As the Philippines logged its first case of monkeypox, Presidential Press Secretary Trixie Cruz-Angeles said that the disease is “not particularly fatal.” This needs context.
Following a Department of Health (DOH) report of the first detected case of monkeypox in the country on July 29, Cruz-Angeles was asked about the message of President Ferdinand Marcos Jr. to the people on the matter.
“First of all, it’s only one case. Number two, as you can see, it doesn’t affect the entire population. Number three, this is not like COVID[-19] that can be spread by air very easily and could possibly be fatal. This is not particularly fatal but it is of concern.”
Source: RTVMalacańang, Press Briefing of Press Secretary Trixie Cruz-Angeles, July 29, 2022, watch from 11:49 – 12:10 (emphasis added)
Monkeypox is a viral zoonotic disease, which means the virus that causes it was originally transmitted from animals to humans. (See VERA FILES FACT SHEET: Should Filipinos worry about monkeypox?)
“Newborn babies, children and people with underlying immune deficiencies may be at risk of more serious symptoms and death from monkeypox,” the World Health Organization (WHO) wrote in a July 12 briefer.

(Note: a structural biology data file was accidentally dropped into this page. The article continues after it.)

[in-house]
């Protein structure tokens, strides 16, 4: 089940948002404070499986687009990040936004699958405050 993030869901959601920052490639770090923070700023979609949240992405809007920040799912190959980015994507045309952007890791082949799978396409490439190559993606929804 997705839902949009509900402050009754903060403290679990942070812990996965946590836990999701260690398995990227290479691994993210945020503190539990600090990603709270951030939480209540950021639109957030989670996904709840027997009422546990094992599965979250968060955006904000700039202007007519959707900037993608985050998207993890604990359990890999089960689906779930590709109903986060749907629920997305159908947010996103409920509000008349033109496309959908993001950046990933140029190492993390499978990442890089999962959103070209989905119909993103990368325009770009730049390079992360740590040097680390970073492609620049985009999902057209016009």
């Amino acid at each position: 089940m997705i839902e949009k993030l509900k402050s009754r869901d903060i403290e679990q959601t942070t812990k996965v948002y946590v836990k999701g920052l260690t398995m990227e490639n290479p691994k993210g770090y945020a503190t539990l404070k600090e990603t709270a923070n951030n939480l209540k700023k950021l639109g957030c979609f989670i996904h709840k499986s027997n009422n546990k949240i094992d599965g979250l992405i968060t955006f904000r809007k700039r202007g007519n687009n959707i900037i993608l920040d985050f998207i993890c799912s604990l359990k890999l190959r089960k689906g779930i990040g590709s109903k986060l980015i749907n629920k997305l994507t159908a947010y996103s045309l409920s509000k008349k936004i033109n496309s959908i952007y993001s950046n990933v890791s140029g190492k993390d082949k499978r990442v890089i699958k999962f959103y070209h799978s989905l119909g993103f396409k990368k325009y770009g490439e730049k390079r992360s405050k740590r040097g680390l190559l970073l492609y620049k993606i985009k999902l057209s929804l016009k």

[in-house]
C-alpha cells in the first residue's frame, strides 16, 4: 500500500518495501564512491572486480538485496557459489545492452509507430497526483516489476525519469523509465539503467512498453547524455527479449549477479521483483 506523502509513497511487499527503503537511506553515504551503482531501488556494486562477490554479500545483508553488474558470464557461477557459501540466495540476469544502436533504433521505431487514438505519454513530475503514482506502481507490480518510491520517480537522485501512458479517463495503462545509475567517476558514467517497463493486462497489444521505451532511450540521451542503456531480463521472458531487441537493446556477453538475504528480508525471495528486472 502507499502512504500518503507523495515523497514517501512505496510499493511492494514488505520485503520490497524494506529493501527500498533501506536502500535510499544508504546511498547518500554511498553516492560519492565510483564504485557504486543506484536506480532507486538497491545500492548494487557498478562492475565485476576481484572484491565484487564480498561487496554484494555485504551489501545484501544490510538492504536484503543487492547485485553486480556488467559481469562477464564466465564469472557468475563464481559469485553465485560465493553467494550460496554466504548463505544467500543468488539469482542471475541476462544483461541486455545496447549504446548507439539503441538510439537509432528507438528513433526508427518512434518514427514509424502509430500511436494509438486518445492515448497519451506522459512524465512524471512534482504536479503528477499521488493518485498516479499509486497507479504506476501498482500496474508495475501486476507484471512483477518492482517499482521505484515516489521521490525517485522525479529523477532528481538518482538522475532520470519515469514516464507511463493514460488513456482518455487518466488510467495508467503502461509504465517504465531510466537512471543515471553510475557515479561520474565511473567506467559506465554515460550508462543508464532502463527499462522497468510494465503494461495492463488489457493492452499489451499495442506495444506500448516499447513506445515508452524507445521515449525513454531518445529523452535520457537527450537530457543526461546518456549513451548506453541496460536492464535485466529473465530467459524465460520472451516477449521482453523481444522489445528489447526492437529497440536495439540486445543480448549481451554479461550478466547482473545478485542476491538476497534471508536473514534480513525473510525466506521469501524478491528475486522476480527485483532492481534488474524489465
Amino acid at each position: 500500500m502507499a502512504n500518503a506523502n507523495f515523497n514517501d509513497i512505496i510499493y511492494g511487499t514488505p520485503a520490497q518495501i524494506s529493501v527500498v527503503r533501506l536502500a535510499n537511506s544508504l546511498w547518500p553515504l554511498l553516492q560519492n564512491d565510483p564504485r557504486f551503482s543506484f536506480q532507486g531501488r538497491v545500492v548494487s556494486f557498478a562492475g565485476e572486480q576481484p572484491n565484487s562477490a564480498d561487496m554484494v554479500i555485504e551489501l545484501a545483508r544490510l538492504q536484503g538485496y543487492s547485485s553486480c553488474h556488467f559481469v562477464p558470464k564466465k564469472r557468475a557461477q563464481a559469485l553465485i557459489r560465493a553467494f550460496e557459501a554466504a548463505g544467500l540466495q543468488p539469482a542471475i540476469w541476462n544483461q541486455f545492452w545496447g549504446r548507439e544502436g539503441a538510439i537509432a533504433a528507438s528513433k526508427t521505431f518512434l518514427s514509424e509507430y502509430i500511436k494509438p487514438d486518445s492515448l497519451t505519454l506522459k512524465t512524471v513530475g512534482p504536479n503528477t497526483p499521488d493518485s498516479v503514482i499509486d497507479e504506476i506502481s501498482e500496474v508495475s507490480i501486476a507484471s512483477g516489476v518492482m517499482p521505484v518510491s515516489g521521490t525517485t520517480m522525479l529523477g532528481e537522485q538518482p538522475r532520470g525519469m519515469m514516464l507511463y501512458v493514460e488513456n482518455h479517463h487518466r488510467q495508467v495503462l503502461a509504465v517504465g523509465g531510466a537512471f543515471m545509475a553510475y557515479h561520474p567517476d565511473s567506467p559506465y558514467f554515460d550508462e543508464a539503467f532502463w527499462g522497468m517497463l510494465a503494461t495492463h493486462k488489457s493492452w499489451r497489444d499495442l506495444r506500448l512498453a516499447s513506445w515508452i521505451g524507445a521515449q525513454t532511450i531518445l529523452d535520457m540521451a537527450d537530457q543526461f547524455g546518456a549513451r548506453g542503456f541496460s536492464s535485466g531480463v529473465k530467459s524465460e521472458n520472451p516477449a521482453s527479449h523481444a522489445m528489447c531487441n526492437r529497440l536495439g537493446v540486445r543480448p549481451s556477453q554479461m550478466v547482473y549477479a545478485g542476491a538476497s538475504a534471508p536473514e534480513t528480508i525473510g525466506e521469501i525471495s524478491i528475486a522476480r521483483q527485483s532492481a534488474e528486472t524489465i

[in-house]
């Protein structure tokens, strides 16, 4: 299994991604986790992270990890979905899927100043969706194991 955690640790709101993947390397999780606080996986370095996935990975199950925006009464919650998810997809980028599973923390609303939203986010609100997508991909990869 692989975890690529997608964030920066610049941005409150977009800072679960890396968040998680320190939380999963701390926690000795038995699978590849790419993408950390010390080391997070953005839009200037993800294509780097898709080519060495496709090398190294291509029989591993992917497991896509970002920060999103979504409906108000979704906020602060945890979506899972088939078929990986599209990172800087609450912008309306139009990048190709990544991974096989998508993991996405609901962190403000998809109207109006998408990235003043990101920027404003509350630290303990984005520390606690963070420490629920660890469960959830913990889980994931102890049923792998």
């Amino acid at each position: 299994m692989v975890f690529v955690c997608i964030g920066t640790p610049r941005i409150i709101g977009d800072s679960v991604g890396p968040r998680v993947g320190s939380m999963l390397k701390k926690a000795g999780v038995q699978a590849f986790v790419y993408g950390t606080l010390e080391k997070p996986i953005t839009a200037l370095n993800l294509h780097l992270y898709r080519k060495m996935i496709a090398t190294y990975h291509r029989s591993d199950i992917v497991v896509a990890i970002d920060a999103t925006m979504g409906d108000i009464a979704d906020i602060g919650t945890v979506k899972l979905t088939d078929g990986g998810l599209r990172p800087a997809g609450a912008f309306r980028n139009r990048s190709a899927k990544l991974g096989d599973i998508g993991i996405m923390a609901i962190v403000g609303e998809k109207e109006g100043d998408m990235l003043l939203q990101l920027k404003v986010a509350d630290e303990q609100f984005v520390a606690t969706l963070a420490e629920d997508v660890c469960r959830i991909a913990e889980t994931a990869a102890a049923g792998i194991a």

In a Viber message to the media on July 30, DOH highlighted that “monkeypox symptoms are mild, and the disease is rarely fatal.” It added that for monkeypox caused by the virus from West Africa, historic data showed 360 deaths per 10,000 cases. Deaths from the monkeypox virus from the Congo Basin are at 1,000 per 10,000.
The WHO has recorded 23,351 monkeypox cases globally, including eight deaths, all from the African region, as of Aug. 2.
According to the Cleveland Clinic in the United States, “monkeypox can lead to other problems like pneumonia and infections in your brain or eyes, which can be fatal.”
Experts from Johns Hopkins Medicine said that the disease has a death rate ranging from 1% to 10%, based on data from cases in some African countries. They added, however, that the number of fatalities in the current outbreak “has been much lower.”
In a July 12 briefer, the WHO noted that figures on monkeypox deaths “may be an overestimate.” One factor contributing to the differences in numbers across countries is that “surveillance for monkeypox has generally been limited in the past,” it said.
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RTVMalacañang, Press Briefing of Press Secretary Trixie Cruz-Angeles, July 29, 2022
Department of Health, Personal communication, July 30, 2022
World Health Organization, 2022 Monkeypox Outbreak: Global Trends, July 28, 2022
Cleveland Clinic, Monkeypox: Causes, Symptoms, Treatment and Prevention, June 17, 2022
Johns Hopkins Medicine, Monkeypox | Johns Hopkins Medicine, accessed July 30, 2022
Meedan Health Desk, What do we know about monkeypox?, June 6, 2022
World Health Organization, Monkeypox, July 12, 2022
(Guided by the code of principles of the International Fact-Checking Network at Poynter, VERA Files tracks the false claims, flip-flops, misleading statements of public officials and figures, and debunks them with factual evidence. Find out more about this initiative and our methodology.)